The money scam disguised as a job offer

1 min Read Published: 28 Feb 2013

What’s the scam?

Financial Fraud Action UK, an organisation which tackles fraud on behalf of banks, claims that approximately 15% of British adults receive scam job offers which turn participants into money launderers (or “money mules”) for criminal gangs.

Victims receive an email offering opportunities for jobs such as "payment processing agents" or "administration assistants". The emails often look legitimate often masquerading as a bona fide business complete with stolen logo. Those who fall for the scam are asked to accept money into their bank account before transferring onto another account, often overseas, while keeping a small percentage fee for themselves, typically 8%.

Victims could end up in prison

But in reality the transferred money is a product of fraud on other accounts by criminal gangs, who in turn use your account to launder the money. Those who accept the ‘job’ and unwittingly become money mules face having their account frozen and up to 10 years in prison, such is the seriousness of the crime.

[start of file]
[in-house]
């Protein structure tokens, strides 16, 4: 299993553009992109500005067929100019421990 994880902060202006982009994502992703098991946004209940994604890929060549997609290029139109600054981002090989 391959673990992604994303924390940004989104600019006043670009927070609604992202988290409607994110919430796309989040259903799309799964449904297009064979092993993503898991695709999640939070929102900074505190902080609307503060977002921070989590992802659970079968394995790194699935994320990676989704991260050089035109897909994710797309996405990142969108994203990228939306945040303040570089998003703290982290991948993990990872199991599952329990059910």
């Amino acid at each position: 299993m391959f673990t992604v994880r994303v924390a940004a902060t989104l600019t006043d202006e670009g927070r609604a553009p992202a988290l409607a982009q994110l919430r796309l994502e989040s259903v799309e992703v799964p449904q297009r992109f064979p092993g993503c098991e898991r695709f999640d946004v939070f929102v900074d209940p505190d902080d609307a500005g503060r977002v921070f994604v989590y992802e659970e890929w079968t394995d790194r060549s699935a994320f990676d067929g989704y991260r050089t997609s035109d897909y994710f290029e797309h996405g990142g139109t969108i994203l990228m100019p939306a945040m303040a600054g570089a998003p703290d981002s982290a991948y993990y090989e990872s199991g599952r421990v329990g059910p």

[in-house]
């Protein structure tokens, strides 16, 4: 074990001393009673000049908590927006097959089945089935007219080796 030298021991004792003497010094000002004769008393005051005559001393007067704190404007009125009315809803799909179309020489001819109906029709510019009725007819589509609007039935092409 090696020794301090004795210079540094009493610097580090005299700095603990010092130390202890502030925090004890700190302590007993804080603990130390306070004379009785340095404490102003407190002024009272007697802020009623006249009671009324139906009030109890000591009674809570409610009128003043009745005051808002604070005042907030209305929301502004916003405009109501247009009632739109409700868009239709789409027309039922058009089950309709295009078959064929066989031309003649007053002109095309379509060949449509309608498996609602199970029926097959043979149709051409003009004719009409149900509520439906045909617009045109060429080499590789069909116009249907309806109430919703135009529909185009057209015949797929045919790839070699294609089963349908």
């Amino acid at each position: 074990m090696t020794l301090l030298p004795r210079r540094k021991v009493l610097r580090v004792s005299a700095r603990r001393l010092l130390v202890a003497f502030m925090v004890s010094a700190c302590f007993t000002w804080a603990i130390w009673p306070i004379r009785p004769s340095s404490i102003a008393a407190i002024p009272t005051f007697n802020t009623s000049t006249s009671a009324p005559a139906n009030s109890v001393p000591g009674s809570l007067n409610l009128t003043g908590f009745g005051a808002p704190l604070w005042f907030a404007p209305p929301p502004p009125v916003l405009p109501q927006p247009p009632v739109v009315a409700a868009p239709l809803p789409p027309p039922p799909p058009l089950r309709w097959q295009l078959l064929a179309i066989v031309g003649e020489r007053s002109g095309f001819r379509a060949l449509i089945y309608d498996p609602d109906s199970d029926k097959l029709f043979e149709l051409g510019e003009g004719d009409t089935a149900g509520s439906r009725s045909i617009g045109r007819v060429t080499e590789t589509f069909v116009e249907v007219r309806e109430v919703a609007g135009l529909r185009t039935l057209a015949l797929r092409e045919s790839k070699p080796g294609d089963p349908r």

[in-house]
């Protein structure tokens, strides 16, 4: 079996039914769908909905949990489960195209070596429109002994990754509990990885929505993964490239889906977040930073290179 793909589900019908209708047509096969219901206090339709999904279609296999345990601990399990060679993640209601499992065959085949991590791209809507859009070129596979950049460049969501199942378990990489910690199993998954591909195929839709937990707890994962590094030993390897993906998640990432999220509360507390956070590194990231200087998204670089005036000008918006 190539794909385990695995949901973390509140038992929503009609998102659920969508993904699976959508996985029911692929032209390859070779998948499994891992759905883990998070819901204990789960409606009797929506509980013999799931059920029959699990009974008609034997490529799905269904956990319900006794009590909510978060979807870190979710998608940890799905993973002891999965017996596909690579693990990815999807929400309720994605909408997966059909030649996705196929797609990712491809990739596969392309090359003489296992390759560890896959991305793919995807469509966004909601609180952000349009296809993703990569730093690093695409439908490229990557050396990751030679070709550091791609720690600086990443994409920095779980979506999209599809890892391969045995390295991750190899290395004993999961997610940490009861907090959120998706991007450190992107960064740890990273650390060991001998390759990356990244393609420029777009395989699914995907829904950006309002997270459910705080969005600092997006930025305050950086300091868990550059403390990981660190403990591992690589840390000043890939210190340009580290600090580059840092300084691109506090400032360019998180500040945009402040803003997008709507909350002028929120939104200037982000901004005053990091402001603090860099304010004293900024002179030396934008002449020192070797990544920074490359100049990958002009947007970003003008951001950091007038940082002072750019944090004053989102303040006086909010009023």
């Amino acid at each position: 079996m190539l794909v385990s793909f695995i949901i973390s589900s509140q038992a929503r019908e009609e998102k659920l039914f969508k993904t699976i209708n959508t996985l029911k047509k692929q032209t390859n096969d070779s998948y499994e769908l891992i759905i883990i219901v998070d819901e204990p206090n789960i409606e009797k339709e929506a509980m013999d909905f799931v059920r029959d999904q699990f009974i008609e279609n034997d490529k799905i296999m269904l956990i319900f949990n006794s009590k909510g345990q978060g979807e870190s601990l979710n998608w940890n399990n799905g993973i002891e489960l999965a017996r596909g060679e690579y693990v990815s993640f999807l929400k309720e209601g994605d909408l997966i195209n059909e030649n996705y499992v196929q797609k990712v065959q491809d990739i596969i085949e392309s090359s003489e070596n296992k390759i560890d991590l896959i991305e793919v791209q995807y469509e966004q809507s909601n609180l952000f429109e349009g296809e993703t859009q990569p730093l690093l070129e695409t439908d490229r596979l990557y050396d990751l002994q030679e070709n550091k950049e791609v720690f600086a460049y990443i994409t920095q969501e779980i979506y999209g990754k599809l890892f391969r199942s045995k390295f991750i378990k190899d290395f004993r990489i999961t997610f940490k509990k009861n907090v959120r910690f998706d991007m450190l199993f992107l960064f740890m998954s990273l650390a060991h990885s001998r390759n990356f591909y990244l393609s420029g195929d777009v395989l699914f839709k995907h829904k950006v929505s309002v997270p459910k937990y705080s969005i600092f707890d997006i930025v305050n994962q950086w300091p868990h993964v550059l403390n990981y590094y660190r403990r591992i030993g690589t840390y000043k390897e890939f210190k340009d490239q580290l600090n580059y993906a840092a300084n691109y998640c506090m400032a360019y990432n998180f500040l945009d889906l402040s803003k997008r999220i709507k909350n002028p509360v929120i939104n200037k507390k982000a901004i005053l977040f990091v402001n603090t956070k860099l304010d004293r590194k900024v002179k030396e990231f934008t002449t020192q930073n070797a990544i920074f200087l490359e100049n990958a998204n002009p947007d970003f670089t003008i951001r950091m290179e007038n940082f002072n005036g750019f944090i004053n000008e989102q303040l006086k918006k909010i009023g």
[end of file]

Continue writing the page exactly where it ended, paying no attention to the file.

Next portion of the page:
Students and the unemployed are being targeted

But worrying the scammers are deliberately targeting those on low-incomes such as students and job seekers. While most recipients will have been hit through mass spam mail outs others have been targeted as a result of CVs posted online. And this technique seems to be working. Financial Fraud Action (FFA) research of over 2,000 adults found that around 15% had received the suspect job offers. But while 6% of those overall who had been approached accepted the offers this figure rose to 13% for the unemployed and 19% for students. FFA believes that up to 380,000 people could have been unwitting money mules.

What to do if you receive an email

Simply delete the email. But if you have engaged with the scammers and received money into your account then you should contact the police. Finally, if you know of anyone in the targeted groups perhaps forward this article to them. Crimestoppers is running a campaign at universities across the country warning students about the scam.